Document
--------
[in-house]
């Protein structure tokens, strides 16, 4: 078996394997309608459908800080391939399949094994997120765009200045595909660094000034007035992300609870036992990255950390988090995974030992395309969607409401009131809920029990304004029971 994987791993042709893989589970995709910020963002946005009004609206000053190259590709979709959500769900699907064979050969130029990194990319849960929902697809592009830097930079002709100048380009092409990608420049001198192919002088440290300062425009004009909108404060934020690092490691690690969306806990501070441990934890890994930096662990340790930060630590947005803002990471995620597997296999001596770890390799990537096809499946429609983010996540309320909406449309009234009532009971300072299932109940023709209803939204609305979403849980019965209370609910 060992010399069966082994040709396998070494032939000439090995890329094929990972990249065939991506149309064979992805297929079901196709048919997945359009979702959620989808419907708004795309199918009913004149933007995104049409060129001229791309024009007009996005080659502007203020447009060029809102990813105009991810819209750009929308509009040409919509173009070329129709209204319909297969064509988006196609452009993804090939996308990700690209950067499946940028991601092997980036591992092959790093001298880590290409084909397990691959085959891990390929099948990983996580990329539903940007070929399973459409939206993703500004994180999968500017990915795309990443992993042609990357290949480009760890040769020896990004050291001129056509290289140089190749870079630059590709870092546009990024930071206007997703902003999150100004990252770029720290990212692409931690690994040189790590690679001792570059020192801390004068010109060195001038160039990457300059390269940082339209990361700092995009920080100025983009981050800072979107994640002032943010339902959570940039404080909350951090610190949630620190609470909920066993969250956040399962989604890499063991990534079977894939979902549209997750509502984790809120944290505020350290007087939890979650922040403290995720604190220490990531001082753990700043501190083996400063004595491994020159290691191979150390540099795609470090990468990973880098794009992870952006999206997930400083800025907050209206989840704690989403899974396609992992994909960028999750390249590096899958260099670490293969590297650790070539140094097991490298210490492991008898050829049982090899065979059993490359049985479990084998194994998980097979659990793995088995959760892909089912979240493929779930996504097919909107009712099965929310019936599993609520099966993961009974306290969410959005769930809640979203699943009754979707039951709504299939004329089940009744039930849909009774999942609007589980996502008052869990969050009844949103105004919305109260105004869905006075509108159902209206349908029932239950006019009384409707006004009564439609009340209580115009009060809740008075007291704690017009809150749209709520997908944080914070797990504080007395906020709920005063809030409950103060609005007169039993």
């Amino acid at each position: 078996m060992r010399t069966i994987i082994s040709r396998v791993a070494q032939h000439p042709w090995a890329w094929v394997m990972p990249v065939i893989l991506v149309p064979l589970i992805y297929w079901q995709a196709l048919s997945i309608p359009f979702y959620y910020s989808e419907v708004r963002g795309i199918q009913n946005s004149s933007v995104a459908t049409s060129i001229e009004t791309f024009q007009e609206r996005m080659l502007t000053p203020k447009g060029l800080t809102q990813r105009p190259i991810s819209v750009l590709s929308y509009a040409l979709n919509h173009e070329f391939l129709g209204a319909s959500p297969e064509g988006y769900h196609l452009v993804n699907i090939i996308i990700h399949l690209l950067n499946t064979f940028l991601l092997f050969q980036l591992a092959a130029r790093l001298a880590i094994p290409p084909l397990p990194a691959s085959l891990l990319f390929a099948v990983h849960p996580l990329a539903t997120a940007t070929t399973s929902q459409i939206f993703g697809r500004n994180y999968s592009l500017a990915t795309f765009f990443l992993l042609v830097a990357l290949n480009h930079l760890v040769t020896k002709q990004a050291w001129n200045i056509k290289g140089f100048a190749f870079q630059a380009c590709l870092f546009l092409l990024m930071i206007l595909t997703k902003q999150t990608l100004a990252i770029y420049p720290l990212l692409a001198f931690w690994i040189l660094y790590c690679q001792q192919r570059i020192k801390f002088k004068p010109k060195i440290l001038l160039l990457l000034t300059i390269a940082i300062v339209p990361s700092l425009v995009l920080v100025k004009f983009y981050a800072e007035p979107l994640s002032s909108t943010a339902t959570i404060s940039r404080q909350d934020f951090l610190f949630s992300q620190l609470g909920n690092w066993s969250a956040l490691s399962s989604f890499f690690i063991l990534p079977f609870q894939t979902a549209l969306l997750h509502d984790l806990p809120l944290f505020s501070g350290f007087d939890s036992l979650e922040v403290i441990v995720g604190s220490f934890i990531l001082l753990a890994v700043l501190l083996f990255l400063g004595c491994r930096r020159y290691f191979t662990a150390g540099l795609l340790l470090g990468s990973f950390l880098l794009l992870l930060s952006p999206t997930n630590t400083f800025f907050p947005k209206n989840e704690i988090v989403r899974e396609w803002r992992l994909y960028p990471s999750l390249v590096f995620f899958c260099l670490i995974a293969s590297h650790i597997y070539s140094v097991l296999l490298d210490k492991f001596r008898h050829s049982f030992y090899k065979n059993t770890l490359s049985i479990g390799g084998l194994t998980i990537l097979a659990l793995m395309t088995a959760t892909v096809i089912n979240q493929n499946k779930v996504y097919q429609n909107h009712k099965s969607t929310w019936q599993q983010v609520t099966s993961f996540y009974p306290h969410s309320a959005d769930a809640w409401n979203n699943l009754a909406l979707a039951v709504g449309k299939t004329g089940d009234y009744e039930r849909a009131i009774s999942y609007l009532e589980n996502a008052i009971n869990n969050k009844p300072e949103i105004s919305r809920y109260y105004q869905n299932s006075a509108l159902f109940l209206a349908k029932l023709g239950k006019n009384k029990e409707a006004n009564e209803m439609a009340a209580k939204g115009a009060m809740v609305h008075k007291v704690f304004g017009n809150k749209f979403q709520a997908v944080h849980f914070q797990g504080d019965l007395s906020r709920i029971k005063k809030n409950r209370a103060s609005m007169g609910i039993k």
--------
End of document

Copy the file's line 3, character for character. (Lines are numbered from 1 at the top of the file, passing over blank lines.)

């Amino acid at each position: 078996m060992r010399t069966i994987i082994s040709r396998v791993a070494q032939h000439p042709w090995a890329w094929v394997m990972p990249v065939i893989l991506v149309p064979l589970i992805y297929w079901q995709a196709l048919s997945i309608p359009f979702y959620y910020s989808e419907v708004r963002g795309i199918q009913n946005s004149s933007v995104a459908t049409s060129i001229e009004t791309f024009q007009e609206r996005m080659l502007t000053p203020k447009g060029l800080t809102q990813r105009p190259i991810s819209v750009l590709s929308y509009a040409l979709n919509h173009e070329f391939l129709g209204a319909s959500p297969e064509g988006y769900h196609l452009v993804n699907i090939i996308i990700h399949l690209l950067n499946t064979f940028l991601l092997f050969q980036l591992a092959a130029r790093l001298a880590i094994p290409p084909l397990p990194a691959s085959l891990l990319f390929a099948v990983h849960p996580l990329a539903t997120a940007t070929t399973s929902q459409i939206f993703g697809r500004n994180y999968s592009l500017a990915t795309f765009f990443l992993l042609v830097a990357l290949n480009h930079l760890v040769t020896k002709q990004a050291w001129n200045i056509k290289g140089f100048a190749f870079q630059a380009c590709l870092f546009l092409l990024m930071i206007l595909t997703k902003q999150t990608l100004a990252i770029y420049p720290l990212l692409a001198f931690w690994i040189l660094y790590c690679q001792q192919r570059i020192k801390f002088k004068p010109k060195i440290l001038l160039l990457l000034t300059i390269a940082i300062v339209p990361s700092l425009v995009l920080v100025k004009f983009y981050a800072e007035p979107l994640s002032s909108t943010a339902t959570i404060s940039r404080q909350d934020f951090l610190f949630s992300q620190l609470g909920n690092w066993s969250a956040l490691s399962s989604f890499f690690i063991l990534p079977f609870q894939t979902a549209l969306l997750h509502d984790l806990p809120l944290f505020s501070g350290f007087d939890s036992l979650e922040v403290i441990v995720g604190s220490f934890i990531l001082l753990a890994v700043l501190l083996f990255l400063g004595c491994r930096r020159y290691f191979t662990a150390g540099l795609l340790l470090g990468s990973f950390l880098l794009l992870l930060s952006p999206t997930n630590t400083f800025f907050p947005k209206n989840e704690i988090v989403r899974e396609w803002r992992l994909y960028p990471s999750l390249v590096f995620f899958c260099l670490i995974a293969s590297h650790i597997y070539s140094v097991l296999l490298d210490k492991f001596r008898h050829s049982f030992y090899k065979n059993t770890l490359s049985i479990g390799g084998l194994t998980i990537l097979a659990l793995m395309t088995a959760t892909v096809i089912n979240q493929n499946k779930v996504y097919q429609n909107h009712k099965s969607t929310w019936q599993q983010v609520t099966s993961f996540y009974p306290h969410s309320a959005d769930a809640w409401n979203n699943l009754a909406l979707a039951v709504g449309k299939t004329g089940d009234y009744e039930r849909a009131i009774s999942y609007l009532e589980n996502a008052i009971n869990n969050k009844p300072e949103i105004s919305r809920y109260y105004q869905n299932s006075a509108l159902f109940l209206a349908k029932l023709g239950k006019n009384k029990e409707a006004n009564e209803m439609a009340a209580k939204g115009a009060m809740v609305h008075k007291v704690f304004g017009n809150k749209f979403q709520a997908v944080h849980f914070q797990g504080d019965l007395s906020r709920i029971k005063k809030n409950r209370a103060s609005m007169g609910i039993k």